How to Prevent a Web Project Nightmare

On 13 Aug, 2011 By With 10 Comments

Working as a web and graphic designer in our small office, I can guess if a project will be a nightmare or not. By looking at their requirements and documentation (if they have one) you can tell what will be the outcome of the project, as an employee I have to implement all of them at least (or else I have to look for another job, lol).

So today I decided to share some tips if you ever encounter from what they call Clients from Hell. But I wouldn’t call them that, they are clients after all.They provide food on the table, feed your family (in exchange of our services). Let’s make money not war ok!

If you want to save more time in your development and prevent this from happening you can follow my advice, note that this is from my experience working with various Clients, and your situation may be different.

Read the Instructions, thoroughly

Read the instructions, thoroughly and try to understand it. If you have a questions ask, don’t try to solve them by yourself. It’s their website not yours, you’ll end up ruining the project and wasting more time. If the client can’t answer your questions, run! This project is going to be long and painful one.

End Goal

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What does your client trying to achieve? If you’re Client can’t answer this question, I assure you that they are picking the pieces as you move along. Ideas will pop up when you’re on the development stage, and you will receive an email / call about a minor changes that will become a major one that will end up a very long one.

What are the site features?

Ask the Clients what are the website’s features, list all of them and use your best judgment if it is possible according to the timeline. In this stage you will know how hard the project is going to be and how long it will take.


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After the instruction and site features had been given, don’t forget the deadline. Clients are always in a hurry, they want to get things done in an instant. And you can calculate how long the project will take depending on the features and design. If the client wanted to rush the project, ask for an additional charge. It will consume all of your time after all.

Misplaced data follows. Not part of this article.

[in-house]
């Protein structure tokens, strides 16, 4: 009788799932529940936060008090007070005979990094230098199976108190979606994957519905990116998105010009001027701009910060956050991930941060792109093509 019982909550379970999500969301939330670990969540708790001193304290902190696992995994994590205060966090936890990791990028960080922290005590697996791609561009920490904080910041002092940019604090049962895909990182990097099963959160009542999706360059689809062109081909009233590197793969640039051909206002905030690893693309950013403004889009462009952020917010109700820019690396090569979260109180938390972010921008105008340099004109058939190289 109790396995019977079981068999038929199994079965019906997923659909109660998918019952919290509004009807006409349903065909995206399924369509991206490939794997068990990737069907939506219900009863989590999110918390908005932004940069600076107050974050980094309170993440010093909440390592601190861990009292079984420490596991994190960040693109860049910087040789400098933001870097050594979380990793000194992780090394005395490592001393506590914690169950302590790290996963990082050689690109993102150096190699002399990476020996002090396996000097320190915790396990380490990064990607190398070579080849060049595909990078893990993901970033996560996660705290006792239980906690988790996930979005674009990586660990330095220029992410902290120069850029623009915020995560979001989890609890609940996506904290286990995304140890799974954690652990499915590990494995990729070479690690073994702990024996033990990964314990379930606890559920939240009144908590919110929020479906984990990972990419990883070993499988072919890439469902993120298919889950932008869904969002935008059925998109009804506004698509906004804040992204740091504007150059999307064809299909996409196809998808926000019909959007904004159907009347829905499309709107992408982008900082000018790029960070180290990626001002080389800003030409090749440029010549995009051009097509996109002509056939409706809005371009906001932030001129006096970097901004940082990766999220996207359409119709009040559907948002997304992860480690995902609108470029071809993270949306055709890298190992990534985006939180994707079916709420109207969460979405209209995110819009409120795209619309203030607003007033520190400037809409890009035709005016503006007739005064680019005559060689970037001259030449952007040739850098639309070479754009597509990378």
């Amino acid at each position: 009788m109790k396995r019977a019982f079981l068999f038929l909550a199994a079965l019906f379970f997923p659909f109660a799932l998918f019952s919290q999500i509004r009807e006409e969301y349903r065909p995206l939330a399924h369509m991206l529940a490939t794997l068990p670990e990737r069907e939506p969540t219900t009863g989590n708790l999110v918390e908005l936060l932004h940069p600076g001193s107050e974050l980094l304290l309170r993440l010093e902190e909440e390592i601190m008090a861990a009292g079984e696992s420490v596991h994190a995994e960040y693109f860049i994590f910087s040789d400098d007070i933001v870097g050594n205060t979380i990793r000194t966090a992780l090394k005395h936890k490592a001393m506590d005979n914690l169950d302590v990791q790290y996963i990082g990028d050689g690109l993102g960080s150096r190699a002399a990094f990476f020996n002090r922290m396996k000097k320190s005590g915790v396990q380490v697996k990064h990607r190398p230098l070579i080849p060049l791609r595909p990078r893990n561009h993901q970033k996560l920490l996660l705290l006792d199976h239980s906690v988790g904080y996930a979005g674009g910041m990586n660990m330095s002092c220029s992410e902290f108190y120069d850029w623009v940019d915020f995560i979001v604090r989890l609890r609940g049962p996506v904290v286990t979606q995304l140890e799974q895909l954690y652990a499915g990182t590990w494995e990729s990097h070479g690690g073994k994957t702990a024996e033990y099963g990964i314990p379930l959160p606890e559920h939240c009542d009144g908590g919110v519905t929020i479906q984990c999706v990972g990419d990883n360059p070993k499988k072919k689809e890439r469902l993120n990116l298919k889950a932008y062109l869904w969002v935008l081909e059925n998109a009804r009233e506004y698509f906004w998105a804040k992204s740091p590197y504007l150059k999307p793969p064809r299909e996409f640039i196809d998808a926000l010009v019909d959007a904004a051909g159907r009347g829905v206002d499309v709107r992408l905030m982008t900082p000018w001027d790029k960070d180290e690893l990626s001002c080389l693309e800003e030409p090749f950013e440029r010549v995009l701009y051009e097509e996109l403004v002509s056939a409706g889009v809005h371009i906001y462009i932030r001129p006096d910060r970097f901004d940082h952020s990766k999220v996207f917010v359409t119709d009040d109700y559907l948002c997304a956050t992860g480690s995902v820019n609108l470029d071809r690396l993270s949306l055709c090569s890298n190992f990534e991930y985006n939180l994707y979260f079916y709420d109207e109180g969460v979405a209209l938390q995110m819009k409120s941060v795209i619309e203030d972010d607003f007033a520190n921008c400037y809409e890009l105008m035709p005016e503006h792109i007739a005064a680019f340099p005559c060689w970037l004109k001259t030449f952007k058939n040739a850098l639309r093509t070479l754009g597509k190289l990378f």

Who are involved?

This is important, I think. Make sure that you are talking to the same person when you’re starting the project and when you’re about to finish it. Some Clients will involve certain people with different ideas that will take the project longer than expected; the bad news is you can’t ask for the additional charge (unless you include that in the contract). Do some brainstorming with the Client before you start to work, and list possible one.

Always have a contract

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Before you work on a project, always have a contract and ask for a down payment. If they refuse to sign, drop the client. You should protect your business, always. Make sure that the client know every additional changes is going to affect the project deadline, make sure that you have declared this in the contract too.


Working with different kind of clients is not a bad thing; we just need to know how to choose and when to turn down a project so we can enjoy our work and have a lesser headache. You can talk to the client and explain to them why this and that, and sometimes they do listen. Part of our job is to educate the client in what we do and how we can help them.

What do you do when you encounter a client like this? Do you continue to work with them or just drop the project?

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